"A New England clam chowder, made as it should be, is a dish to preach about, to chant praises and sing hymns and burn incense before. To fight for. The Battle of Bunker Hill was fought for--or on--clam chowder; part of it at least, I am sure it was. It is as American as the Stars and Stripes, as patriotic as the national Anthem. It is 'Yankee Doodle in a kettle.' "
Yup, it sure is. I can't agree more. My favorite soup. Clams! Chowder! New England Clam Chowder! A favorite soup of the New England region, and one that New Englanders have no problem sharing with the rest of the world.
The soup was very good. I did some things to save time in the kitchen: I used frozen corn instead of fresh, and I bought fresh clams all ready cleaned and chopped. I can't trust myself to clean clams in their shells, because as hard as I try, I always wind up with some sand in the pot. So forget about it. Get ready cleaned clams, I say to myself. In hindsight, I should have not used bacon in this recipe. I like bacon, but I don't often buy it because it's something all of us here at home need to stay away from. So next time, no bacon.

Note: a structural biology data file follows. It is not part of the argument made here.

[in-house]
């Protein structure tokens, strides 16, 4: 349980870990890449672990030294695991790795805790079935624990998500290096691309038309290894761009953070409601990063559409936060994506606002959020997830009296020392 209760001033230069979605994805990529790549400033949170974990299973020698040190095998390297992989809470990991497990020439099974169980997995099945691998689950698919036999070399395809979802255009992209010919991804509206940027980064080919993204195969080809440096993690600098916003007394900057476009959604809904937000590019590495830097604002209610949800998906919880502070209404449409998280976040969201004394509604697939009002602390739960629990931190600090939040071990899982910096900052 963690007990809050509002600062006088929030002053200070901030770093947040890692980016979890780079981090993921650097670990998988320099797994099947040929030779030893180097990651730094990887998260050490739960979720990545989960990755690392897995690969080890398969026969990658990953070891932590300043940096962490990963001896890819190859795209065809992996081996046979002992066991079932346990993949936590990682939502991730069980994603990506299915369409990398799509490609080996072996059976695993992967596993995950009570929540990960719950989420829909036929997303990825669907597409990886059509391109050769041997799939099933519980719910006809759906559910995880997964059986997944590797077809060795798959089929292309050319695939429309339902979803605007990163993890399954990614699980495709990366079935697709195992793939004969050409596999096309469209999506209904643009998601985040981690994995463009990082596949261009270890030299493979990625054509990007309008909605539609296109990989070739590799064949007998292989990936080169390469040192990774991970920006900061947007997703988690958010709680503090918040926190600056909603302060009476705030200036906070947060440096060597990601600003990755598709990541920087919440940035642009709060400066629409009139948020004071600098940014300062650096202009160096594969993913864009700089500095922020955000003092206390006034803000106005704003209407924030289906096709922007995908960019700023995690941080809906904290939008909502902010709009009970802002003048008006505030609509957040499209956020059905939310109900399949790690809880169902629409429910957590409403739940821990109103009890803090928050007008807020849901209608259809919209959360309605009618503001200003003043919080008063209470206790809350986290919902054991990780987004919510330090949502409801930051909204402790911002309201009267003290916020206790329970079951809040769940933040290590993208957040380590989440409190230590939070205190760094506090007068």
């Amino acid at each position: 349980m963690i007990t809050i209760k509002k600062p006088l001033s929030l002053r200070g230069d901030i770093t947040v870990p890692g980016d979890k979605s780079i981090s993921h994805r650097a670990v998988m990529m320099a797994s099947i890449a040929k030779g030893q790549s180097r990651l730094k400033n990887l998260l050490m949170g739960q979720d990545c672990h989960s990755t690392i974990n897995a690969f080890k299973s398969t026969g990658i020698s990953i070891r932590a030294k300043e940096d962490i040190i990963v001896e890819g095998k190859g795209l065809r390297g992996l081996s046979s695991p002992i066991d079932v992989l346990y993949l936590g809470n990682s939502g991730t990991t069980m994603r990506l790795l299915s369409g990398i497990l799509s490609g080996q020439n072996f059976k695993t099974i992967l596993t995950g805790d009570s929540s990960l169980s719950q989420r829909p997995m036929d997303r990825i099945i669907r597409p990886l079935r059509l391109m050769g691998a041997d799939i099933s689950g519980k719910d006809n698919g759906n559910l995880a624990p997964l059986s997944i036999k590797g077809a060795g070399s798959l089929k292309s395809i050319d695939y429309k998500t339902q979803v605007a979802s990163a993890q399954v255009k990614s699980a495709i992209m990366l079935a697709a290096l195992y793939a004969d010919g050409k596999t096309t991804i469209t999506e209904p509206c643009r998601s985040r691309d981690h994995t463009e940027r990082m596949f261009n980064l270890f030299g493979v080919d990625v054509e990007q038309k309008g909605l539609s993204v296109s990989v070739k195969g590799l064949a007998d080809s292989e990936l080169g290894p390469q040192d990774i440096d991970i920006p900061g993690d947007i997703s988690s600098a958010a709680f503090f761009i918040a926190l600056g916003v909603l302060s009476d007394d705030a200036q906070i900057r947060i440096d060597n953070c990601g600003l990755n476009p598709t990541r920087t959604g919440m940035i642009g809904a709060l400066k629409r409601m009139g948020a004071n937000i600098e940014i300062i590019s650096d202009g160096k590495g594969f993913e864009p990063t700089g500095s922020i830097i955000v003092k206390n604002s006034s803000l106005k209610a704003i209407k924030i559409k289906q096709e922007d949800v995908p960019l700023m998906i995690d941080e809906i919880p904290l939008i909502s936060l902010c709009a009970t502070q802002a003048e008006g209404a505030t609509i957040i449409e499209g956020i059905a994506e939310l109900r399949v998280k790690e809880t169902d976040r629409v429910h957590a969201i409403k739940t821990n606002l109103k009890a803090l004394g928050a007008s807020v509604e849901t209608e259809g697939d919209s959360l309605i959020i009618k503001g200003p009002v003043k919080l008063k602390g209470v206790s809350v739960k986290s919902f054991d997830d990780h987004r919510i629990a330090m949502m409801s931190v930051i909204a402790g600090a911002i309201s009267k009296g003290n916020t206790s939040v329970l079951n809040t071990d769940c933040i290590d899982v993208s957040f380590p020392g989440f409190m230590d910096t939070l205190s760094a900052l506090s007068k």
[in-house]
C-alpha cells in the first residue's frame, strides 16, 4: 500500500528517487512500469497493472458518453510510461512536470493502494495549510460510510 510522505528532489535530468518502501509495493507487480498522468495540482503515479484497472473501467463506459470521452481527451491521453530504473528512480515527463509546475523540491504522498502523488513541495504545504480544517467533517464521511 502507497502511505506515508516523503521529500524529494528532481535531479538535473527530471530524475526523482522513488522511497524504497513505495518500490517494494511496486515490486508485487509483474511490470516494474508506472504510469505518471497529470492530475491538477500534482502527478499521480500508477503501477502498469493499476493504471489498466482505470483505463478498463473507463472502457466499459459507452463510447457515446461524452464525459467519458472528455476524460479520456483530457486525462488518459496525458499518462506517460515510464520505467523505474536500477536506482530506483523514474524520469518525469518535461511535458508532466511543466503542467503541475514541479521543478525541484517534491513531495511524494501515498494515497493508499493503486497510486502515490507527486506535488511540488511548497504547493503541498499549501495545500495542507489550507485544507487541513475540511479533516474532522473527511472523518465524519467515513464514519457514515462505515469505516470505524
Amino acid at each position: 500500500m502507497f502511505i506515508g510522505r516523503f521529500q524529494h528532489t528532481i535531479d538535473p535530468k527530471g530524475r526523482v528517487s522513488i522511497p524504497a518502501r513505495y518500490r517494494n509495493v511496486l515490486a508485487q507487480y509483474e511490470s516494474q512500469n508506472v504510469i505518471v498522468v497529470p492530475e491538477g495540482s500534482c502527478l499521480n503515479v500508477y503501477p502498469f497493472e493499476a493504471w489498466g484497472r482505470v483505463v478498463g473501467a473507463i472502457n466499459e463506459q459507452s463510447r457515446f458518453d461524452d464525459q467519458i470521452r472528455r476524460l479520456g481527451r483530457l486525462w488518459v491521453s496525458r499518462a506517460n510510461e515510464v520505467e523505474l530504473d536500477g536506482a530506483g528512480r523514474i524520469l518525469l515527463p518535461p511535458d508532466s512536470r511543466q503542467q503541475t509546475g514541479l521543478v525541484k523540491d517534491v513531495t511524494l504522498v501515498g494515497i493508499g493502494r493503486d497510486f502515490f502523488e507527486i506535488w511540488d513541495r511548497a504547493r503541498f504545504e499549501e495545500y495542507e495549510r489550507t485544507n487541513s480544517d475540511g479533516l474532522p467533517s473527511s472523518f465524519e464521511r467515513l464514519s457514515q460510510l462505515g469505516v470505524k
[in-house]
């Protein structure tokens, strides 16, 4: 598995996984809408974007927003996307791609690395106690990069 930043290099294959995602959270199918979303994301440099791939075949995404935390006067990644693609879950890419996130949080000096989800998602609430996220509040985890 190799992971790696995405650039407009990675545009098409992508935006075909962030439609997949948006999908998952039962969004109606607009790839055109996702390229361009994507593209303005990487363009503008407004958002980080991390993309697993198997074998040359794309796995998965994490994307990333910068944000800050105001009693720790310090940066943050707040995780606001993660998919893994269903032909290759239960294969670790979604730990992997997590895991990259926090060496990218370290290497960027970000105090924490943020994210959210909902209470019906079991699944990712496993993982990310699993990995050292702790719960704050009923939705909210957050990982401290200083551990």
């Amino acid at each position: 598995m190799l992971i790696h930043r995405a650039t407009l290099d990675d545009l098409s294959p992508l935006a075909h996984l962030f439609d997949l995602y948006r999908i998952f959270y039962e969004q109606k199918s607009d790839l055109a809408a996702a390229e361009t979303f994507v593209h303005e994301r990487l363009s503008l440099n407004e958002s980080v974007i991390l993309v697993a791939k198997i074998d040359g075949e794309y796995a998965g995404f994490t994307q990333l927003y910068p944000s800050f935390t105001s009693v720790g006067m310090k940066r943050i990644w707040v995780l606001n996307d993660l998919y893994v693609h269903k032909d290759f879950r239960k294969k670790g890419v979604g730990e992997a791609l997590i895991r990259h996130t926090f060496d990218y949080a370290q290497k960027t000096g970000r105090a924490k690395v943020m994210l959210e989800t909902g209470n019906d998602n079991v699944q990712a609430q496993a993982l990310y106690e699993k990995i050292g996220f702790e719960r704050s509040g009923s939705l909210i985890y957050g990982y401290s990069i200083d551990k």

6 strips bacon, cut into 1-inch pieces
3 ribs celery, strings removed, cut into 1/4-inch dice
1 cup small pearl onion, peeled
3 tablespoons all-purpose flour
2 cups unsalted clam juice
4 small Yukon Gold potatoes peeled and cut into 1/2-inch dice
2 dried bay leaves
1/4 teaspoon freshly ground black pepper
6 large sprigs fresh thyme
2 containers fresh, raw chopped clams, rinsed really well. (they can usually be found next to the fresh crab meat).
1 cup frozen corn
2 cups milk
2 tablespoons unsalted butter
1 teaspoon salt
Potatoes and herbs simmering in the clam broth.... and all of it smelling delicious.
- Cook the bacon until crisp. Drain it on paper towels and and set it aside. I a stock pot heat 2 tablespoons of olive oil and add the onions. Sauté, stirring occasionally with a wooden spoon, until the onions are translucent, about 7 minutes.
- Sprinkle flour over the onions and cook, stirring with a wooden spoon, about 2 minutes.
- Add the clam juice, 1 cup water, the celery, potatoes, bay leaves, and pepper, cover and bring to a boil. Pick the thyme leaves from their stems and add both the leaves and the stems to pot. Reduce the heat to medium low and simmer until the potatoes are almost fork tender, about 15 minutes.
- Add the corn and cook 5 minutes.
- Add the clams and cook 5 minutes.
- Add the milk and butter and cook until the butter melts, about 5 minutes.
- Remove the bay leaves and thyme stems, season with salt and pepper, garnish with bacon pieces and serve.
Bon appetit! ( My recipe is based on one from MarthaStewart.com)